As a teenager, my first computer console was a Nintendo 64. It was 1998 and one of my first games for the system was a title called Rogue Squadron. It was based on the Star Wars series; you were Luke Skywalker, whizzing around the galaxy in an X-Wing and shouting, 'Lock S-Foils in attack position' at the television. I was all for it.
I caught the last few minutes of Star Wars: A New Hope on the TV yesterday (the first film in the original series). The rebel base was gearing up for an attack on the Death Star and extras were running around, pumping fuel into the fleet before it embarked on the suicide mission. A panning shot over the base show four, maybe five, ships about to fly off into combat; the rebels were ridiculously outmatched. The scene reminded me of the beginning of each mission on Rogue Squadron; the option to choose a ship from a virtual hanger bay.
My brain sank its teeth into the image and suddenly I'm sixteen again; sitting in front of a small television (one with a built-in VCR), playing Rogue Squadron in the bedroom I grew up in. I could picture the posters on the walls, the colour of the carpet, see the signed West Bromwich Albion football sitting on the shelf. I thought about people that I used to know and I wondered if the corner shop at the bottom of the street was still there.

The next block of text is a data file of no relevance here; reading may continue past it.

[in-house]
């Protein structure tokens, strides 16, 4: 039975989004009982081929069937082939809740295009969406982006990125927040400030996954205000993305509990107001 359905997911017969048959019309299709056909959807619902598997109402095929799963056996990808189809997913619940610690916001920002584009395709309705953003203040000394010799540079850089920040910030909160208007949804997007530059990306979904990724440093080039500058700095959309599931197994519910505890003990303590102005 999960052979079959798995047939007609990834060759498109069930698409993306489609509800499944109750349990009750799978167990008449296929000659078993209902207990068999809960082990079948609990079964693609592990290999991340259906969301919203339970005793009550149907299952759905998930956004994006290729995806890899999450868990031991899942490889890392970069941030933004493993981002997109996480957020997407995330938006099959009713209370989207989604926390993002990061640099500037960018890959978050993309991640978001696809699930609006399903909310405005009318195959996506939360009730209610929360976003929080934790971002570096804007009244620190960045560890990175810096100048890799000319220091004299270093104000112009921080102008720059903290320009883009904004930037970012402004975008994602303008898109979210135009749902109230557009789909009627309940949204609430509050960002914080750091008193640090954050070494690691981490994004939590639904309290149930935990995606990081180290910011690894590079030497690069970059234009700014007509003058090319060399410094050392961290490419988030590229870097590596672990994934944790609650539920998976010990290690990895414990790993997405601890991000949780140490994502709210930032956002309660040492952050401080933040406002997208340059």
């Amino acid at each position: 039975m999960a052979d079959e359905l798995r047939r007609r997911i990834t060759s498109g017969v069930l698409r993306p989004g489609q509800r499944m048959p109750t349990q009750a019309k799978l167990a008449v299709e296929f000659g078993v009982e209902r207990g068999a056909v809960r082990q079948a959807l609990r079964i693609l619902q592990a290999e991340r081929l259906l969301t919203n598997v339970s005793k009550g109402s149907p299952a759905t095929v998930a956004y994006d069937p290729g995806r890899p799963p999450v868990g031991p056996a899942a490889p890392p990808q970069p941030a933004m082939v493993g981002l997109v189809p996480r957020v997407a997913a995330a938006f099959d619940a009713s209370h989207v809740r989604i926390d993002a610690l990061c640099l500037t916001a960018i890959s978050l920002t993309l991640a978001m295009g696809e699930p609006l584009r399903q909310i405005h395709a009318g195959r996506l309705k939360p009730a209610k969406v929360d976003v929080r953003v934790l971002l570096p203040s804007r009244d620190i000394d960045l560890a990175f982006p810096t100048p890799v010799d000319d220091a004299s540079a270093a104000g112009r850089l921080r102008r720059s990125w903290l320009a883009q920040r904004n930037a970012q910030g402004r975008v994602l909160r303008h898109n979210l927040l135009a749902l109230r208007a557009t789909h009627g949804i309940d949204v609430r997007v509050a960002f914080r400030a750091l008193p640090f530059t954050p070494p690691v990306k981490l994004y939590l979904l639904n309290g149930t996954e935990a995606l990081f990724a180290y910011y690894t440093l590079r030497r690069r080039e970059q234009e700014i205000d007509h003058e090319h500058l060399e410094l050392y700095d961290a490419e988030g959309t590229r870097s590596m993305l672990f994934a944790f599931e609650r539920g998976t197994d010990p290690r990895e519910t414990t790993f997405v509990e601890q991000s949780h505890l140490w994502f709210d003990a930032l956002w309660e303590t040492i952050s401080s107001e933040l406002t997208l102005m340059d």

Back in 2013, the X-Wing fighters took off. Han Solo saved the day. Chewbacca still didn't get his medal.
As individuals, we romanticise the past. We look back and see a better time. And to quote the sage wisdom of Mary Schmich, 'You, too, will get old. And when you do, you'll fantasize that when you were young, prices were reasonable, politicians were noble and children respected their elders.'
Using nostalgia in advertising isn't anything new; brands have been exploiting memories and feelings about the past to generate sales for decades. More recently, Microsoft did it for Internet Explorer (albeit for an American audience) last year and VW Polo did a decent job in the ad below. P&G brands are also repeat offenders for this sort of tactic.
Our penchant for nostalgia gives brands the opportunity to link their products to our rose-tinted view of history. We remember playing old video games until 2am because there wasn't school the next day. We remember the first road trip after passing our driving test and we remember the make of the car that look us there. In the words of Don, taken from the best scene to be filmed in Mad Men, 'nostalgia takes us to a place where we ache to go again.'
All this is a very convoluted way of saying that I spent £10 on a fifteen-year old video game on Amazon yesterday and I'm ok with it. Lock S-foils in attack position.